Blue sky alert! When you live in the Pacific Northwest and there’s been a grey roof hanging low over your head for months on end, it’s a little disconcerting when that roof is abruptly lifted to reveal nothing but blue above you. All of a sudden you feel a little insecure, as if somebody just removed the roof of your house. That’s what happened yesterday when our dreary weather broke and a clear & breezy day dawned. I cured the unsettled feeling by going for a hike in the Columbia River Gorge, knowing that the moist stuff would be back soon. I didn’t have to wait long; the clouds returned in force today.
Eagle Creek is one of the Gorge’s most popular hikes. And so a free weekday represents a great opportunity to do the hike. It can literally be mobbed on nice Spring weekends. I corralled my retired uncle and invited (forced?) him along. He is not a photographer but is a great conversationalist (which is much more important). Though patient he is also human. I would not wish on anybody a hike with me and my endless dawdling with tripod and camera. My uncle is patient, but he’s also human. And so I forced myself to avoid photography until the return hike, at the verdant Punchbowl Falls.
Eagle Creek is a canyon hike only 40 minute’s drive from Portland, Oregon. The trail heads up a side-canyon of the Columbia River, traversing cliffs with crazy drop-offs and passing spectacular waterfalls. If you have a serious fear of heights, use this hike to challenge yourself to face it. HA! You thought I was going to say avoid this hike. Not a chance! Of course you have a fear of heights. That’s just good sense. Now don’t let it stop you.
A common day trip is to walk the 6 miles up to Tunnel Falls (where the trail passes through a tunnel behind a big waterfall!) and then return. Just over two miles in you come to Punchbowl Falls. There is a great view of the falls from the trail, and you can also scramble down a steep trail to a view at the lip. None of these viewpoints will get you much more than snapshots or partial shots of the waterfall.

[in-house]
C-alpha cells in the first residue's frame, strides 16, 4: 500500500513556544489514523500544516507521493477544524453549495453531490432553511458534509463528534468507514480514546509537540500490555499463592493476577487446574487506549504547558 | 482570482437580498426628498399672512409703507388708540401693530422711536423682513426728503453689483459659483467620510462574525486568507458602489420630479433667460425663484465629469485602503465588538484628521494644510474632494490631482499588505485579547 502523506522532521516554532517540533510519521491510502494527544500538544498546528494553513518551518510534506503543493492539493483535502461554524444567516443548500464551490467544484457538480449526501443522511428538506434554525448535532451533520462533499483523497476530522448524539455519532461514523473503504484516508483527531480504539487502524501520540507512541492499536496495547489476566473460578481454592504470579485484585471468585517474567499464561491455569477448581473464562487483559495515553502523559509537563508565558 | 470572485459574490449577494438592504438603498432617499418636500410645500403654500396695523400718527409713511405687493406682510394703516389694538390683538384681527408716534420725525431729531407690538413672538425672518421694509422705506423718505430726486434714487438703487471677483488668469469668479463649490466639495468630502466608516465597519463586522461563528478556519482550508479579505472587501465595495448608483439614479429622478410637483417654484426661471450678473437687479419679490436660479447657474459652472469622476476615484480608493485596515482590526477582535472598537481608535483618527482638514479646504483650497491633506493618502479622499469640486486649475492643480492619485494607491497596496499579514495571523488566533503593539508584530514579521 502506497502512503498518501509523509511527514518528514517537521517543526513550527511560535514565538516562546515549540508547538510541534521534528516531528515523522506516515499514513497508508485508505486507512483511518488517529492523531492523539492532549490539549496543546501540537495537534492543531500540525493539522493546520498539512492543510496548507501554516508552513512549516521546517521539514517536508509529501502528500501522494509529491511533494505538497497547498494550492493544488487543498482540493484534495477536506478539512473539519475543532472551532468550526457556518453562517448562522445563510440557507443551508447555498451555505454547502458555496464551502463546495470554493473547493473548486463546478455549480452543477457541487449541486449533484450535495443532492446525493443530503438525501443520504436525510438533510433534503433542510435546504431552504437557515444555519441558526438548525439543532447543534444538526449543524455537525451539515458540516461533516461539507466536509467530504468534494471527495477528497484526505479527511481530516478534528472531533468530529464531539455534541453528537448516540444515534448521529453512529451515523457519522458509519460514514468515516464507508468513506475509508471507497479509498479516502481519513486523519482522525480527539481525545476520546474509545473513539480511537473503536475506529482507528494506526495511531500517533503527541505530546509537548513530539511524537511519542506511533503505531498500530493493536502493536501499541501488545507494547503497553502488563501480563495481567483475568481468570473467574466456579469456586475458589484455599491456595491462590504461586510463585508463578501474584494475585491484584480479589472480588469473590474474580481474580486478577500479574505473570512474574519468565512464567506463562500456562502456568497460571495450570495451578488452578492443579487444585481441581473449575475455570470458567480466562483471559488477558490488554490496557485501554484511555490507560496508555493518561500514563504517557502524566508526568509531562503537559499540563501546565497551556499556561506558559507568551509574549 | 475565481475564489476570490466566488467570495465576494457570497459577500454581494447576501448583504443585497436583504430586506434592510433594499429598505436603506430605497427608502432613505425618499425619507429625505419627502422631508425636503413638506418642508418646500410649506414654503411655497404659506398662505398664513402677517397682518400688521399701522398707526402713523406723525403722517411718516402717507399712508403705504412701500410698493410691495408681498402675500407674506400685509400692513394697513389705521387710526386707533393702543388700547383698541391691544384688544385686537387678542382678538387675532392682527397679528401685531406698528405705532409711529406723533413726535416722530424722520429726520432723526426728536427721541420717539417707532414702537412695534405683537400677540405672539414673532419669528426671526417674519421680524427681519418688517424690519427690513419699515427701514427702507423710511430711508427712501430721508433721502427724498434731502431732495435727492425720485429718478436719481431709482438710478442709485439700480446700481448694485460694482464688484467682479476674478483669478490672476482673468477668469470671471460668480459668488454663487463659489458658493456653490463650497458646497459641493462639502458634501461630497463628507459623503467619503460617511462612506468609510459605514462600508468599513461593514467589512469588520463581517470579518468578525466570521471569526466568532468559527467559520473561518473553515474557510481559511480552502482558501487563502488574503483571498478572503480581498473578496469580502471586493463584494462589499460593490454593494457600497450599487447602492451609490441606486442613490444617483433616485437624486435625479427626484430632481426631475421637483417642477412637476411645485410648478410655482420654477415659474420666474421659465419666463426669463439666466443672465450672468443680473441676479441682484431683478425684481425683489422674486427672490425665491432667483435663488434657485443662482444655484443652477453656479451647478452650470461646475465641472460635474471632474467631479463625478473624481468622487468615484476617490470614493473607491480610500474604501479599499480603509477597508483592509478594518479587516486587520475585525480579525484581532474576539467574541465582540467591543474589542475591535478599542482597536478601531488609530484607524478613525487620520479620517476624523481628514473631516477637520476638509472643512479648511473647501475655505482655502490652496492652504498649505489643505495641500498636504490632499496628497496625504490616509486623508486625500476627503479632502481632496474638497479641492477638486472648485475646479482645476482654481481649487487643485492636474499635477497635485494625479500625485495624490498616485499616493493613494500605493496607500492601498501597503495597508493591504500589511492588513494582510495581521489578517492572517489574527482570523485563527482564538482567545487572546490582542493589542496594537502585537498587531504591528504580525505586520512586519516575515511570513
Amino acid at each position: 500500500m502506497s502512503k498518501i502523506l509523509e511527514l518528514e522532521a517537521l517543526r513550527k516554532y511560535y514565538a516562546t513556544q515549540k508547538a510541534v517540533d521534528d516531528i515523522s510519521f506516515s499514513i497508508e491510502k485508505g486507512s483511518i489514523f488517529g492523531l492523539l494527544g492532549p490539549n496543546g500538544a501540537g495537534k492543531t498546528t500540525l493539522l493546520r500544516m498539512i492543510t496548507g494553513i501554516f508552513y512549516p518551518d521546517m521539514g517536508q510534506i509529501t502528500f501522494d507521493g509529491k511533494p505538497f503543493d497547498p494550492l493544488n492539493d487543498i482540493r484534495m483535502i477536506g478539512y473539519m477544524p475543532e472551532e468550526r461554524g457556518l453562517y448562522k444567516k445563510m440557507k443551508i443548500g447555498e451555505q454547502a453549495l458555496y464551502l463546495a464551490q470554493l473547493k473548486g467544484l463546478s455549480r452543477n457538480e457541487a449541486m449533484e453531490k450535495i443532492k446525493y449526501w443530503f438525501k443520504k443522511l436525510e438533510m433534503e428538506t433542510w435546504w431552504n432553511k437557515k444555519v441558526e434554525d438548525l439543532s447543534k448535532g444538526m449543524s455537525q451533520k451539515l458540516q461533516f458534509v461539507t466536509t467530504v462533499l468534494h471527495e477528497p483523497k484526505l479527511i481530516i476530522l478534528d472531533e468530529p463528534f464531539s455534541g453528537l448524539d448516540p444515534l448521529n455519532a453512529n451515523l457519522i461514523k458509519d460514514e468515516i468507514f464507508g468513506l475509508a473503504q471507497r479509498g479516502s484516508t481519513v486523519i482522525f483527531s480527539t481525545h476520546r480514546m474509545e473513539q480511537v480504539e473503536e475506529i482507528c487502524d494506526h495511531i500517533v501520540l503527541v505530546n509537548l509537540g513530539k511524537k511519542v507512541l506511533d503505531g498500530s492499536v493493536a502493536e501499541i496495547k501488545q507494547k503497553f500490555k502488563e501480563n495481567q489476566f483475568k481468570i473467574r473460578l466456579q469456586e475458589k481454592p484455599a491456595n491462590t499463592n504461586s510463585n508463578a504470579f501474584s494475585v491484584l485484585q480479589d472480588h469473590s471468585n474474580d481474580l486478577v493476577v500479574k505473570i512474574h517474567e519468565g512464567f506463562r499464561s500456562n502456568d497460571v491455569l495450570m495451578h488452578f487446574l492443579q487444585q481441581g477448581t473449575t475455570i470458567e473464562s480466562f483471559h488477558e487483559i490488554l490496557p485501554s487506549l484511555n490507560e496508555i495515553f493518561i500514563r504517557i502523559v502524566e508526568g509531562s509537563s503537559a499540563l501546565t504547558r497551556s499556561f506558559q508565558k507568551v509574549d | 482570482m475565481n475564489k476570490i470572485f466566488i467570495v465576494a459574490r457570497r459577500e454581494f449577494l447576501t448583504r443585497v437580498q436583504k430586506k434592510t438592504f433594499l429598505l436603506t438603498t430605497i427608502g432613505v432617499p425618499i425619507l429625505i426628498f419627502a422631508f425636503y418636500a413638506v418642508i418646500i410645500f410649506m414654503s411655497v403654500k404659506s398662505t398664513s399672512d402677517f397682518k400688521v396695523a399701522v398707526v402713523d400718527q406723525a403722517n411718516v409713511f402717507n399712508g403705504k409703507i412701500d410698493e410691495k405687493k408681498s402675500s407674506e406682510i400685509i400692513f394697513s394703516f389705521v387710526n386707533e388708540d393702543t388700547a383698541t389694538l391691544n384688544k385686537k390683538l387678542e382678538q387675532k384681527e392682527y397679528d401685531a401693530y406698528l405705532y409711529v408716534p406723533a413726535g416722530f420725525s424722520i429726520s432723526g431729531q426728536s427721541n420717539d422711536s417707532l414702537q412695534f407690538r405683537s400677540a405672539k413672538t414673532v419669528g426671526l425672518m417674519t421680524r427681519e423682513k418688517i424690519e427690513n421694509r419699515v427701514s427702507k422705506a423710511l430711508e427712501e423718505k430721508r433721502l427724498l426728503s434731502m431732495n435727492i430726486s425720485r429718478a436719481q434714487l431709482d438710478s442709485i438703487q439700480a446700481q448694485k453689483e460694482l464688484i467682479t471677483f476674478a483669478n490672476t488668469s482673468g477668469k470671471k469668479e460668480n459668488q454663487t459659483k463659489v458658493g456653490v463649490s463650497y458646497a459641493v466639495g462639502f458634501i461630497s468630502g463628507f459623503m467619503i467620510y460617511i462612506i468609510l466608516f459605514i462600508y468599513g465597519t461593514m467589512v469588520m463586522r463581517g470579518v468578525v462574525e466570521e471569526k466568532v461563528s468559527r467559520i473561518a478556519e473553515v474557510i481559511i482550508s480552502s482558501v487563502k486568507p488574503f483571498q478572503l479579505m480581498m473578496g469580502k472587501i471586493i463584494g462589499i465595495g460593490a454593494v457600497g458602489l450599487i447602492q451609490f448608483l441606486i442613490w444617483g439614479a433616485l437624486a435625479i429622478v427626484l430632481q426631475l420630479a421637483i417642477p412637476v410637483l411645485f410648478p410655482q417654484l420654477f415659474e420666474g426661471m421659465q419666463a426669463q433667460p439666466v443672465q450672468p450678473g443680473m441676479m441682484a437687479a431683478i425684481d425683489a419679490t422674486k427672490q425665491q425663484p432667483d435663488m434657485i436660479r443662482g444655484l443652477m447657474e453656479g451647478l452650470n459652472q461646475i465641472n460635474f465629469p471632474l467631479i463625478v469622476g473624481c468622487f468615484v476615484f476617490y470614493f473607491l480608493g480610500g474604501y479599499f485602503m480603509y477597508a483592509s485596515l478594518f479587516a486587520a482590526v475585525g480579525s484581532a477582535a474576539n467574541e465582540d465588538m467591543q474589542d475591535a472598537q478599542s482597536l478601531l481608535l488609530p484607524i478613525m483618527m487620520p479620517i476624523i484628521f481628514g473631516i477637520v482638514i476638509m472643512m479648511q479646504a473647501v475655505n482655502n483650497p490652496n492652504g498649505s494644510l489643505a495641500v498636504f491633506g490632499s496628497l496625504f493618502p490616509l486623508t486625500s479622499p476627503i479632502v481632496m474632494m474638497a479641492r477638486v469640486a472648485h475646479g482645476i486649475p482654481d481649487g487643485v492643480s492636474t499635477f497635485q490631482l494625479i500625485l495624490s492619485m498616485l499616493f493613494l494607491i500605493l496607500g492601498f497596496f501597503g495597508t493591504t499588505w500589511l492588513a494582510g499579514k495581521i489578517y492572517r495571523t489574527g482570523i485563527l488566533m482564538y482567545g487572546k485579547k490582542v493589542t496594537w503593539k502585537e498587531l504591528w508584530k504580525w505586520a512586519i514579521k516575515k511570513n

To get a really nice shot you have to be more creative. There is a nice easy trail down to the creek (which is more like a river this time of year), but it leaves you downstream just out of view of the falls. In summer’s low flows you can walk upstream, possibly not even getting your feet wet, to the alcove that holds the cascade.
But it is definitely not summer now, and the water is high. So in order to get all but the top shot, I needed to wade up to my thighs in swift, achingly cold water. I could not get too close to the falls, because of the fast water. I’m willing to hike back to the trailhead with sodden, numb feet. But I’m not into killing my camera and experiencing a near-drowning. So the shot I got was not what I ultimately want for this place, but it is definitely a good start. I might ultimately need a rubber raft.
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